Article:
A new paper involving Environment Institute members Janette Edson, Alan Cooper and Jeremy Austin, as well as Elizabeth Brooks (Forensic and Data Centres, The Australian Federal Police), Carolyn McLaren (University of Canberra), James Robertson (University of Canberra), Dennis McNevin (University of Canberra) has recently been published in the Journal Forensic Science International:Genetics.

The paper titled, ‘A quantitative assessment of a reliable screening technique for the STR analysis of telogen hair roots’ looks at human telogen hairs, which are commonly recovered as trace evidence but currently have limited use for forensic DNA analysis. The paper presents methods that can be incorporated into routine trace and DNA analysis, providing an efficient and cost effective method to screen telogen hairs and predict STR (short tandem repeats) profiling success prior to destructive DNA analysis. The results of this study indicate telogen hairs may provide a reliable source of nuclear DNA for use in routine casework.

Read the paper to find out more.

Issue 3 of e-Science out now!

Issue 3 of the Faculty of Sciences e-Science Magazine is out now!

Issue 3 of e-Science

The new and exciting Issue 3 of e-Science features:

  • The fight against a global health threat
  • Discovery of the Higgs boson
  • What DNA can tell us about the past
  • How our love of chocolate can help developing communities

New in this issue is ‘e-Science and You’ giving readers a forum to ask questions and tell the Faculty about how they are using e-Science.

Download it now!

Flightless parrots, burrowing bats helped parasitic Hades flower

Ancient dung from a cave in the South Island of New Zealand has revealed a previously unsuspected relationship between two of the country’s most unusual threatened species.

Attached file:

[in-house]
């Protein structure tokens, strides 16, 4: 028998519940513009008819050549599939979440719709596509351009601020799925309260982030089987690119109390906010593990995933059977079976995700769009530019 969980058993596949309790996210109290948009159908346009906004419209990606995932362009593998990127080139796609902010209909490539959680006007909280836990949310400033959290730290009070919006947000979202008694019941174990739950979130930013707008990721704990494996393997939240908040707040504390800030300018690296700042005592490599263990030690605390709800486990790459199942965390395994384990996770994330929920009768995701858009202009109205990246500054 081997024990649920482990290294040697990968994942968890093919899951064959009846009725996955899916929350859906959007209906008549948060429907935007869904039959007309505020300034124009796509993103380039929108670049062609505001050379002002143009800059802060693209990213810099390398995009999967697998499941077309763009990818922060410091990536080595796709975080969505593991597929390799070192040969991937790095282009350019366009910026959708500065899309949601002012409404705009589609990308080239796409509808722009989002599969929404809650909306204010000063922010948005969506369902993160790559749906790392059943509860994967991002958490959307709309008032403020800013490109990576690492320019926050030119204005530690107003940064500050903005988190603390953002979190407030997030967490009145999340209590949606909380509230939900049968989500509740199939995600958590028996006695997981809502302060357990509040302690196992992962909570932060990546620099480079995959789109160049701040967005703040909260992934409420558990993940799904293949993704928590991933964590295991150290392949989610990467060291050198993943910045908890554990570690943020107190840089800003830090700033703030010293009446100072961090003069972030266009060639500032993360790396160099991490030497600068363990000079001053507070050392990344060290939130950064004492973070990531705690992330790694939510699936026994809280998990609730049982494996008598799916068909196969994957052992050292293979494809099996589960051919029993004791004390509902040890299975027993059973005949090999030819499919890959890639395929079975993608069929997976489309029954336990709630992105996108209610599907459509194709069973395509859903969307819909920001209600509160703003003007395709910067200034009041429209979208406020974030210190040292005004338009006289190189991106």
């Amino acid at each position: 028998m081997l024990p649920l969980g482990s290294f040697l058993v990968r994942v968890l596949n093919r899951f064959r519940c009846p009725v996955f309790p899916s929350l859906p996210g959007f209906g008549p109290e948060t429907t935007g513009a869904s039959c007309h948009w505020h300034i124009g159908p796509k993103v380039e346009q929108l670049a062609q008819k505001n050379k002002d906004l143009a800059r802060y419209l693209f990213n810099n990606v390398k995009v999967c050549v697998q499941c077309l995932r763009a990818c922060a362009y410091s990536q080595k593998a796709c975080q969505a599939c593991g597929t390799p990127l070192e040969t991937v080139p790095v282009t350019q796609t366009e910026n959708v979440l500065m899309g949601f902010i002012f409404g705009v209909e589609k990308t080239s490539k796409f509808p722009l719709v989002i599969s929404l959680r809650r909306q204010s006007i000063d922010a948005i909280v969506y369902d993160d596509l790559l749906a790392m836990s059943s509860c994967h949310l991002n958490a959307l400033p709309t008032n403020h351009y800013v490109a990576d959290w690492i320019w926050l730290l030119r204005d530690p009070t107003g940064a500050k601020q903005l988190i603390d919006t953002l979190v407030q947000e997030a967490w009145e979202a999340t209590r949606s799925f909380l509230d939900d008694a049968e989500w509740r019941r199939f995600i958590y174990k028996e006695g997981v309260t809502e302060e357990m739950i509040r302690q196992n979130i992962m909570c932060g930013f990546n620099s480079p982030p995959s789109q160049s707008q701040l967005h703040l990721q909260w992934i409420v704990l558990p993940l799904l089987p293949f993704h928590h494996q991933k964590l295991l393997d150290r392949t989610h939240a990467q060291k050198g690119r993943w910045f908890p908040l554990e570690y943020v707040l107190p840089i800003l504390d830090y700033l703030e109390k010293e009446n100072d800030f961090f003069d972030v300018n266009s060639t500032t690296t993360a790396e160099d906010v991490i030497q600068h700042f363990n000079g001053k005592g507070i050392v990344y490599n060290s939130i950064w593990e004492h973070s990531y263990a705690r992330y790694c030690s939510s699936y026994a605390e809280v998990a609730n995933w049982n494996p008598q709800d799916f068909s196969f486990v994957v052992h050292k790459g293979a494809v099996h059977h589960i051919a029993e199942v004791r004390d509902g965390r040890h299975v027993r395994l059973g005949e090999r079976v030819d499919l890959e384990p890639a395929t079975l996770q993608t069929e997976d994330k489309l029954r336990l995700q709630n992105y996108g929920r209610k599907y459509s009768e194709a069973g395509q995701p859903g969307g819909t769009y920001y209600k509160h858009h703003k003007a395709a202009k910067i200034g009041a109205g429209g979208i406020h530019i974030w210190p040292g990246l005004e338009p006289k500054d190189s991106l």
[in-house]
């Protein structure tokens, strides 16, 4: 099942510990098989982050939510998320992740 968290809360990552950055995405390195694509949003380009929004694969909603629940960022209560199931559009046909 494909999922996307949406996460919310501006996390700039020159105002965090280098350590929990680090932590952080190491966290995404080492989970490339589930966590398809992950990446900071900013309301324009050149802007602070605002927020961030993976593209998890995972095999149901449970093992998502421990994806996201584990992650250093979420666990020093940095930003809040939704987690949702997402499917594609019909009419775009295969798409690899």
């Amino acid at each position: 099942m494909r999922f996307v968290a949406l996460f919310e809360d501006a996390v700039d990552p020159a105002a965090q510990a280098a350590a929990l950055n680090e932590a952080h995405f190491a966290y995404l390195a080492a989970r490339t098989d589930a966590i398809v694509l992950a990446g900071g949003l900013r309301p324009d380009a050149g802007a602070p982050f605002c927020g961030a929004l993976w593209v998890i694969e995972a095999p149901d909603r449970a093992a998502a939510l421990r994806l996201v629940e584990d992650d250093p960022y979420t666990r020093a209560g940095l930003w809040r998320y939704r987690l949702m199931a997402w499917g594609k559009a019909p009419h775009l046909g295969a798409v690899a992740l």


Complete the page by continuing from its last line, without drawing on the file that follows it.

A New Zealand short-tailed bat pictured while eating dactylanthus.
Photo by Nga Manu Nature Reserve.

Fossilised dung (coprolites) of a now rare parrot, the nocturnal flightless kakapo, contained large amounts of pollen of a rare parasitic plant, dactylanthus (commonly known as “wood rose” or “Hades flower”), which lives underground and has no roots or leaves itself.

Researchers from the Environment Institute’s  Australian Centre for Ancient DNA (ACAD)  and Landcare Research and the Department of Conservation in New Zealand report the discovery in a new paper published in the journal Conservation Biology.

The paper is titled ‘A Lost Link between a Flightless Parrot and a Parasitic Plant and the Potential Role of Coprolites in Conservation Paleobiology‘ and was written by Jamie Wood (Landcare Research), Janet Wilmshurst (Landacare Research), Trevor Worthy (University of NSW), Avi Holzapfel (Department of Conservation, NZ) and Environment Institute member Alan Cooper (Director, ACAD).

Read the Media Release

Download the paper

New Paper: Historical stocking data and 19th century DNA reveal human-induced changes to native diversity and distribution of cutthroat trout